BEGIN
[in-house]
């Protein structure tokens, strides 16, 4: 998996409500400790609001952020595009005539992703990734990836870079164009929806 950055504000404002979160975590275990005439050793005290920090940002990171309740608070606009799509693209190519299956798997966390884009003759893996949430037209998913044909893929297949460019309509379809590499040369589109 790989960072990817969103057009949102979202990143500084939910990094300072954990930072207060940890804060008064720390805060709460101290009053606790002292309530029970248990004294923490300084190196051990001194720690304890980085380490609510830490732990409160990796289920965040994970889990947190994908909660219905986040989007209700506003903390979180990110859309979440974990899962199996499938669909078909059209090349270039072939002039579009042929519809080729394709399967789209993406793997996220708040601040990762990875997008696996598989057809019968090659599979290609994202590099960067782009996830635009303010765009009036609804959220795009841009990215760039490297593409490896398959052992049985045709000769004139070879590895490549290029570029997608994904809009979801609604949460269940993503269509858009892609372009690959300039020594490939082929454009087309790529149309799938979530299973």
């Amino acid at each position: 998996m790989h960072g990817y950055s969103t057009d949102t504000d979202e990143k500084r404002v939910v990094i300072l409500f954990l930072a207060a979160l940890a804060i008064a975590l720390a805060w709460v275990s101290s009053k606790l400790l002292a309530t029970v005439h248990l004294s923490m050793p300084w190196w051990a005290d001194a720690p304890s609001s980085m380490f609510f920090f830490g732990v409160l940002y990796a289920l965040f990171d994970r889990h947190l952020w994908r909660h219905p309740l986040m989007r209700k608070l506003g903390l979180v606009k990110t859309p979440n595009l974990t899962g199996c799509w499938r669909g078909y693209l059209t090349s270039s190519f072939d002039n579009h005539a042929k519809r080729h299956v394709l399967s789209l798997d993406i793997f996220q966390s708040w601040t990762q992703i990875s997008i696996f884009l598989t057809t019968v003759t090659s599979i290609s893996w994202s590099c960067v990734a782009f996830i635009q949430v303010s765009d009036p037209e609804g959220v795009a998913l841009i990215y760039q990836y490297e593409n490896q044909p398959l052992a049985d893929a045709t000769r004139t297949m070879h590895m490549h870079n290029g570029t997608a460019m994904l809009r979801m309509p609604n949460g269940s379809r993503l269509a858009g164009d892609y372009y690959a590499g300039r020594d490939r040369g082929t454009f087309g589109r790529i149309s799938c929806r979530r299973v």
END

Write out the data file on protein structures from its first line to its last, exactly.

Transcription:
[in-house]
């Protein structure tokens, strides 16, 4: 998996409500400790609001952020595009005539992703990734990836870079164009929806 950055504000404002979160975590275990005439050793005290920090940002990171309740608070606009799509693209190519299956798997966390884009003759893996949430037209998913044909893929297949460019309509379809590499040369589109 790989960072990817969103057009949102979202990143500084939910990094300072954990930072207060940890804060008064720390805060709460101290009053606790002292309530029970248990004294923490300084190196051990001194720690304890980085380490609510830490732990409160990796289920965040994970889990947190994908909660219905986040989007209700506003903390979180990110859309979440974990899962199996499938669909078909059209090349270039072939002039579009042929519809080729394709399967789209993406793997996220708040601040990762990875997008696996598989057809019968090659599979290609994202590099960067782009996830635009303010765009009036609804959220795009841009990215760039490297593409490896398959052992049985045709000769004139070879590895490549290029570029997608994904809009979801609604949460269940993503269509858009892609372009690959300039020594490939082929454009087309790529149309799938979530299973």
């Amino acid at each position: 998996m790989h960072g990817y950055s969103t057009d949102t504000d979202e990143k500084r404002v939910v990094i300072l409500f954990l930072a207060a979160l940890a804060i008064a975590l720390a805060w709460v275990s101290s009053k606790l400790l002292a309530t029970v005439h248990l004294s923490m050793p300084w190196w051990a005290d001194a720690p304890s609001s980085m380490f609510f920090f830490g732990v409160l940002y990796a289920l965040f990171d994970r889990h947190l952020w994908r909660h219905p309740l986040m989007r209700k608070l506003g903390l979180v606009k990110t859309p979440n595009l974990t899962g199996c799509w499938r669909g078909y693209l059209t090349s270039s190519f072939d002039n579009h005539a042929k519809r080729h299956v394709l399967s789209l798997d993406i793997f996220q966390s708040w601040t990762q992703i990875s997008i696996f884009l598989t057809t019968v003759t090659s599979i290609s893996w994202s590099c960067v990734a782009f996830i635009q949430v303010s765009d009036p037209e609804g959220v795009a998913l841009i990215y760039q990836y490297e593409n490896q044909p398959l052992a049985d893929a045709t000769r004139t297949m070879h590895m490549h870079n290029g570029t997608a460019m994904l809009r979801m309509p609604n949460g269940s379809r993503l269509a858009g164009d892609y372009y690959a590499g300039r020594d490939r040369g082929t454009f087309g589109r790529i149309s799938c929806r979530r299973v």